Given the above, consider Goldwater behind in the 1964 election polls (as he was), but it is the Republican party that pulls the "fear" card with a nuclear detonation ad instead of the Democrats. Suppose the Republicans try to "spin" Goldwater's alleged "militarism" as a strength comparable to the known strengths of Kennedy. At the same time, the ad emphasizes Johnson's weaknesses, different from the strengths of Kennedy - painting Johnson as a "cowboy buffoon politician" who "ain't no Kennedy" and would inevitably screw up the next confrontation with Khrushchev. Then, follow that spin with the "nuclear detonation" footage. I suspect that could have been the "horrible thing" you allude to that would have secured a Goldwater presidency.

But I recognize, it's just a thought experiment. I merely consider it plausible. Because the nuclear detonation content of that campaign ad so played to the worst fears of the American public, whichever "side" used it first and most effectively, would "win".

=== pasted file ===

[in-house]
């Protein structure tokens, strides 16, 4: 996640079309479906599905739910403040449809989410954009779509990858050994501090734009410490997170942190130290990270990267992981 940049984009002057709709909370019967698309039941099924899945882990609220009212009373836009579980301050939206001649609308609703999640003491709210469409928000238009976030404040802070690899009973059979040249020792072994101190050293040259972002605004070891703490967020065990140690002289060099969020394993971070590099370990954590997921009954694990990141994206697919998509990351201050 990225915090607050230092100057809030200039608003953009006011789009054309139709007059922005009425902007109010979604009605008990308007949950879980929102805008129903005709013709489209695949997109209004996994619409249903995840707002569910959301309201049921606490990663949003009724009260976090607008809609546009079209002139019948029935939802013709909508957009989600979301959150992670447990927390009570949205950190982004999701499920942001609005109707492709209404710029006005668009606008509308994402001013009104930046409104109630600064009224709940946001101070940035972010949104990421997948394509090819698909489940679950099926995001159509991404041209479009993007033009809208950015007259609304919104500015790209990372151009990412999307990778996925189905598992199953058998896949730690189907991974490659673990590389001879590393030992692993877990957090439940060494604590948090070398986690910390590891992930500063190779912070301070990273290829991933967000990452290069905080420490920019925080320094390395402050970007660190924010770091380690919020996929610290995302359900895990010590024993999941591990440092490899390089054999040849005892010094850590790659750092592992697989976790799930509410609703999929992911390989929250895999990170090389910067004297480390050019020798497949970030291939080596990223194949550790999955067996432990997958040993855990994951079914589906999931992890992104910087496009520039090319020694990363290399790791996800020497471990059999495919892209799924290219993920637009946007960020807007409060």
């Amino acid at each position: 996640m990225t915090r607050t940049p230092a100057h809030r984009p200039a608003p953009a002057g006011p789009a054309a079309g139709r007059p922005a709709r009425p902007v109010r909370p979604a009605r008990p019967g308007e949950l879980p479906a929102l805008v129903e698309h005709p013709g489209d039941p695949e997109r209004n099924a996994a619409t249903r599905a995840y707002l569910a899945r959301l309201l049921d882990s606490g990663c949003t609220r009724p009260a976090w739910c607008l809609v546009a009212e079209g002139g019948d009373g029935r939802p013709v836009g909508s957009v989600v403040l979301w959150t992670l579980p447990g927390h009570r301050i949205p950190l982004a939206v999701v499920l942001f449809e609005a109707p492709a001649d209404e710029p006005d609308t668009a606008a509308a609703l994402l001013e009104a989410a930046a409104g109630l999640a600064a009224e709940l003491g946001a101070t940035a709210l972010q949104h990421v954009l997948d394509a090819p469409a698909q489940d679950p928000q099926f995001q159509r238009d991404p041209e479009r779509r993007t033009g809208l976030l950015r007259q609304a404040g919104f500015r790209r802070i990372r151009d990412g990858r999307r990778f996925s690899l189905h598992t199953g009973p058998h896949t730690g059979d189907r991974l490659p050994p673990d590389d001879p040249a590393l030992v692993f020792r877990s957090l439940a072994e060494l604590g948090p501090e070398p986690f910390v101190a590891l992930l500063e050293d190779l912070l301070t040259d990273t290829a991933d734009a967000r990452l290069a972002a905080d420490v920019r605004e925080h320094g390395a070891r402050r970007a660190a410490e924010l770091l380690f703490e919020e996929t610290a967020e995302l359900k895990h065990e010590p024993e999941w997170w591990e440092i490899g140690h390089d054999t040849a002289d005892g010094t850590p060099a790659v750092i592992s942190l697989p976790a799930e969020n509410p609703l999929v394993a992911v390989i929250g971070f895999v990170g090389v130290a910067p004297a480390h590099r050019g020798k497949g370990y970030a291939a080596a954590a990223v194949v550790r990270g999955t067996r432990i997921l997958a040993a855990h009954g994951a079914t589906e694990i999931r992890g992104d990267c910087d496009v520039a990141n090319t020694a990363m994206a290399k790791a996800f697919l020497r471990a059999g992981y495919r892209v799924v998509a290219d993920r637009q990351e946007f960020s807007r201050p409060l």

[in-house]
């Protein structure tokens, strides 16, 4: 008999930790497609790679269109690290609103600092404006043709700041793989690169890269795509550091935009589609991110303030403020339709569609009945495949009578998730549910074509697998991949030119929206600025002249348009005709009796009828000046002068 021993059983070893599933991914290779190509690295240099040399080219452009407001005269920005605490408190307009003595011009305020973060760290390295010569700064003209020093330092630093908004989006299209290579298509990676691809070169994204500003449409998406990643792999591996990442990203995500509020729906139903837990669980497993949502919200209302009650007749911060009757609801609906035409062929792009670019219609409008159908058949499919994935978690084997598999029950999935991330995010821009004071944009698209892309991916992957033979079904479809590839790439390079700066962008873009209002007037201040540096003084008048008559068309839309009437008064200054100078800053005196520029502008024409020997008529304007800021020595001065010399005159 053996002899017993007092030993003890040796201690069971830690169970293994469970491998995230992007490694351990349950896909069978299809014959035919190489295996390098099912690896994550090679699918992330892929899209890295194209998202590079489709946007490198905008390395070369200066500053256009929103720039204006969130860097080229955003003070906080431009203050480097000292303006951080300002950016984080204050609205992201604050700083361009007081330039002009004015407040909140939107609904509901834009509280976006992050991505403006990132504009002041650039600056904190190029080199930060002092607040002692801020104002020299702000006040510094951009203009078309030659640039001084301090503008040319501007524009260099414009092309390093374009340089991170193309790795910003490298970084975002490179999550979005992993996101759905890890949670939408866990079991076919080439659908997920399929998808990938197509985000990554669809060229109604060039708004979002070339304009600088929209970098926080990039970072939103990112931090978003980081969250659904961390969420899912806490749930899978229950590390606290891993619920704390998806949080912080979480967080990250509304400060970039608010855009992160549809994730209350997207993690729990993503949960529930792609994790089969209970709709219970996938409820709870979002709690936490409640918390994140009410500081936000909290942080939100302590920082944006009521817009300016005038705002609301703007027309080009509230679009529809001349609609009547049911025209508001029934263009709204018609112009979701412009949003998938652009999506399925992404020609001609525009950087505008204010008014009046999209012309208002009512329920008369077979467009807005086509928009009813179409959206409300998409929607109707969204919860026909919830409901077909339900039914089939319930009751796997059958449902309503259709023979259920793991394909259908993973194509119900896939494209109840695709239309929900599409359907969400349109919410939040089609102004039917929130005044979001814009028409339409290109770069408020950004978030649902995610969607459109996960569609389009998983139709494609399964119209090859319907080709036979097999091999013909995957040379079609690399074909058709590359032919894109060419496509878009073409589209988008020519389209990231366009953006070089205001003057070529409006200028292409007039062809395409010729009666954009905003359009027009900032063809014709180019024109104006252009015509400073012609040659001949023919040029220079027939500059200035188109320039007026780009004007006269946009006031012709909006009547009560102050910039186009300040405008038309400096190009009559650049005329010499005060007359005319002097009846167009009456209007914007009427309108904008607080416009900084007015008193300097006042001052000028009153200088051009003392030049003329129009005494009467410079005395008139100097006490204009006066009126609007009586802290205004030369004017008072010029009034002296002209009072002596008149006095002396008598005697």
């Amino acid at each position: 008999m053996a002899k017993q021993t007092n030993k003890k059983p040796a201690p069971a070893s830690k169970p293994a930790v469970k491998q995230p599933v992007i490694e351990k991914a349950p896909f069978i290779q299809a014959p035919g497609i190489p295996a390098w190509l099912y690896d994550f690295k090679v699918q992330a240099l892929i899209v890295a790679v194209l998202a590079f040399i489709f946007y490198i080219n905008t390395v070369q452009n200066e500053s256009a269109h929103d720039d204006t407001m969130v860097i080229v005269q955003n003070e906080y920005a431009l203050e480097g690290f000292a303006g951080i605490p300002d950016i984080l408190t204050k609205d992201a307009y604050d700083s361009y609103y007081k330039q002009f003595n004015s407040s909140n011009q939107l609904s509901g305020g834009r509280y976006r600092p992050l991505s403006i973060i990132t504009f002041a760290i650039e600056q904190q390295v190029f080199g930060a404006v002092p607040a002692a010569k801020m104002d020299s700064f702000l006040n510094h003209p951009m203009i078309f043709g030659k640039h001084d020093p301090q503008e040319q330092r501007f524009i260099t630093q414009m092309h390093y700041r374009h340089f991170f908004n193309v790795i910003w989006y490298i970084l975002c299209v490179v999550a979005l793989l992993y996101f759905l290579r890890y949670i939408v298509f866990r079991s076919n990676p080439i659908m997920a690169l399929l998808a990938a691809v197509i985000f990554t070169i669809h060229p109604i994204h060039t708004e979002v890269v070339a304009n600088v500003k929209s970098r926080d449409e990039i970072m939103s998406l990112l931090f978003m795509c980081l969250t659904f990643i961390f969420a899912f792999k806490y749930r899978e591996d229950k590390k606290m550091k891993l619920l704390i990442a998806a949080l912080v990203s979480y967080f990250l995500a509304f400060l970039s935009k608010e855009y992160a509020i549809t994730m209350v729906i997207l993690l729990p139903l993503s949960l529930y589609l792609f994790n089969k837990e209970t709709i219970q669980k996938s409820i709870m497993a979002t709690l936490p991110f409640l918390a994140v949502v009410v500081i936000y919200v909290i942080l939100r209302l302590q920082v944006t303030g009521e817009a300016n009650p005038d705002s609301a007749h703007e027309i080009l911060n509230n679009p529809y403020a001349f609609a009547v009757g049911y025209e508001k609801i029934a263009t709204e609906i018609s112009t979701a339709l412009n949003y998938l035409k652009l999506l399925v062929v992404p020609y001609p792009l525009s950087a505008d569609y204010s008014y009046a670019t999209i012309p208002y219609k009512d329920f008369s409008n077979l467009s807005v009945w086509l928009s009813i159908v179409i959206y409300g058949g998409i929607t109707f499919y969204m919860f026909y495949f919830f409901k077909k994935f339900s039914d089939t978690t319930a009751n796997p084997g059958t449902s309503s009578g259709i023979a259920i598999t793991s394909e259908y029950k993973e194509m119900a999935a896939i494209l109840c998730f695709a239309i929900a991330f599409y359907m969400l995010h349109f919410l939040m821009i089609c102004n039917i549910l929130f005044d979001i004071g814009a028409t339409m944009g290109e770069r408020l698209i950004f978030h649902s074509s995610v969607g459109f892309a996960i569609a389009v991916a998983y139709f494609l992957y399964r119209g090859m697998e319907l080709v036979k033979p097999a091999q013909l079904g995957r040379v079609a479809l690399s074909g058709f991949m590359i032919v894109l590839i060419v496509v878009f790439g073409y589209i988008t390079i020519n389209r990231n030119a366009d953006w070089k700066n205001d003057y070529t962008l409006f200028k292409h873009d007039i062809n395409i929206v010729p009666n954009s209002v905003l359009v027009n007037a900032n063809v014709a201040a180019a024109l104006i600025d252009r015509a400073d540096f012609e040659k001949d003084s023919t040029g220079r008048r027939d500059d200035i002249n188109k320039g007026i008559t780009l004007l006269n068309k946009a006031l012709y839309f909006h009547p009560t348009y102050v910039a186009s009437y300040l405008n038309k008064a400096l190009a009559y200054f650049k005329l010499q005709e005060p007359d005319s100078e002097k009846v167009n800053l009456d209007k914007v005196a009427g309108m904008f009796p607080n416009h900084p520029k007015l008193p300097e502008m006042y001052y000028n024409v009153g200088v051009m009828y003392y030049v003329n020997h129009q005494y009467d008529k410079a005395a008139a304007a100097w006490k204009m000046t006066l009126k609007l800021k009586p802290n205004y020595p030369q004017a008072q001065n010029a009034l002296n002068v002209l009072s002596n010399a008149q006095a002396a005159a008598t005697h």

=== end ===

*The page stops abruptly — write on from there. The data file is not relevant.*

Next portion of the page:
You mentioned the "ironic" result of the Johnson presidency. I concur. Frankly, I see an irony in the nuclear detonation ad as well. Note the political and popular "polarization" that existed later in the 1960s was not one based on engaging in peace versus engaging in war. All knew peace was the only way to win. The fear I described above completely ensured that all knew peace was the only way to win. Rather the argument centered on how to avoid engaging in nuclear war - through "strength-based stalemate" or through "withdrawal/isolation". The irony of the 1964 nuclear detonation ad was that it was cohesive in its effect on the American public, not divisive. At the time, Americans hadn't had time to fully consider alternative ways of avoiding nuclear war. Those were issues that developed more fully later. The only important thing at the time was to avoid nuclear war.

Part of my point, and expressly to Arnold's post, is that campaign ads and campaigns that exploit and expand people's most morbid fears often lead to violent conflicts and binary public division. Arnold's concerns (and mine, to some degree) are that this particular election is already descending into that sort of "hate-fest" - focusing on "class warfare".

I'll say "thank you" for posting a link to the ad video, but I have no intention of viewing it again. I consider it vicious, vile and sick. And frankly, had it been used by the Republicans in 1964 as I described in my "thought" experiment, I would also consider it vicious, vile and sick.